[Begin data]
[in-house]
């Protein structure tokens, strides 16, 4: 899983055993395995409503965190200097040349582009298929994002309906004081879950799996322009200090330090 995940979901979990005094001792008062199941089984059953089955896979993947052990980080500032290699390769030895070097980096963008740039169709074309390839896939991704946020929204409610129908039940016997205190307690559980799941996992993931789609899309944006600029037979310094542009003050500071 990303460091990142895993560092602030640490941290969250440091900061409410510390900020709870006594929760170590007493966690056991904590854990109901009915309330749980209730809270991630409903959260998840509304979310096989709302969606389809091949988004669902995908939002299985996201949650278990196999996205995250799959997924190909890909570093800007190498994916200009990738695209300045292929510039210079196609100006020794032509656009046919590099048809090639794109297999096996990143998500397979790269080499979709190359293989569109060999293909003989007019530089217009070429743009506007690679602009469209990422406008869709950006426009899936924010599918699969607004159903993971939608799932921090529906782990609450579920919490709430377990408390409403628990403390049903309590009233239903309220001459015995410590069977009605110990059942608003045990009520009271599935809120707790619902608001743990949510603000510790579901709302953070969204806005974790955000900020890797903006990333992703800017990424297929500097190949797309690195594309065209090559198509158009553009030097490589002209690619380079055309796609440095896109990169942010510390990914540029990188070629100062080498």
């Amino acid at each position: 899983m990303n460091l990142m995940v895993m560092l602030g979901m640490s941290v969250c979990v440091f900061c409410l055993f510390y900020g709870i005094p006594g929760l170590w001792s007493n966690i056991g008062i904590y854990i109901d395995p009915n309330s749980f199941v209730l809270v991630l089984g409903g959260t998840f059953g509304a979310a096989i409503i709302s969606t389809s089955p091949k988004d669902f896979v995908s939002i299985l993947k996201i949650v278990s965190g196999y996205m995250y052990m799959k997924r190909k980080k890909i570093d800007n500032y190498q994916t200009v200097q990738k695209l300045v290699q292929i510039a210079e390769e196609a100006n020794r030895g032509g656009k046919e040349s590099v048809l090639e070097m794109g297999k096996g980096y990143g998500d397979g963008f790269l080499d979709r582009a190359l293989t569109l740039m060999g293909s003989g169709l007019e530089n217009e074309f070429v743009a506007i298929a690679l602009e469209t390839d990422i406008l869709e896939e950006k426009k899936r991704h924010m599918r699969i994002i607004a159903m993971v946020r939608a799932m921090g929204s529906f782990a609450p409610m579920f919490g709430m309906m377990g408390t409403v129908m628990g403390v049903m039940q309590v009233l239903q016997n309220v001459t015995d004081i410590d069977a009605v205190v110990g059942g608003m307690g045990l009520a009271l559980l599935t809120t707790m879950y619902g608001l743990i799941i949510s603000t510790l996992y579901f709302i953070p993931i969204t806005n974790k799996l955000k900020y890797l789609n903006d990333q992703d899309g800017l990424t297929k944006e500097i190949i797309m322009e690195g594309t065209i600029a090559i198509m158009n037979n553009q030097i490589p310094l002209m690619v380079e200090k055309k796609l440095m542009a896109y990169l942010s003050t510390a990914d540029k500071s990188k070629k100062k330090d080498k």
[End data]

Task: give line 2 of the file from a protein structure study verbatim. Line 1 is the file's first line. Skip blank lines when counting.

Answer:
């Protein structure tokens, strides 16, 4: 899983055993395995409503965190200097040349582009298929994002309906004081879950799996322009200090330090 995940979901979990005094001792008062199941089984059953089955896979993947052990980080500032290699390769030895070097980096963008740039169709074309390839896939991704946020929204409610129908039940016997205190307690559980799941996992993931789609899309944006600029037979310094542009003050500071 990303460091990142895993560092602030640490941290969250440091900061409410510390900020709870006594929760170590007493966690056991904590854990109901009915309330749980209730809270991630409903959260998840509304979310096989709302969606389809091949988004669902995908939002299985996201949650278990196999996205995250799959997924190909890909570093800007190498994916200009990738695209300045292929510039210079196609100006020794032509656009046919590099048809090639794109297999096996990143998500397979790269080499979709190359293989569109060999293909003989007019530089217009070429743009506007690679602009469209990422406008869709950006426009899936924010599918699969607004159903993971939608799932921090529906782990609450579920919490709430377990408390409403628990403390049903309590009233239903309220001459015995410590069977009605110990059942608003045990009520009271599935809120707790619902608001743990949510603000510790579901709302953070969204806005974790955000900020890797903006990333992703800017990424297929500097190949797309690195594309065209090559198509158009553009030097490589002209690619380079055309796609440095896109990169942010510390990914540029990188070629100062080498």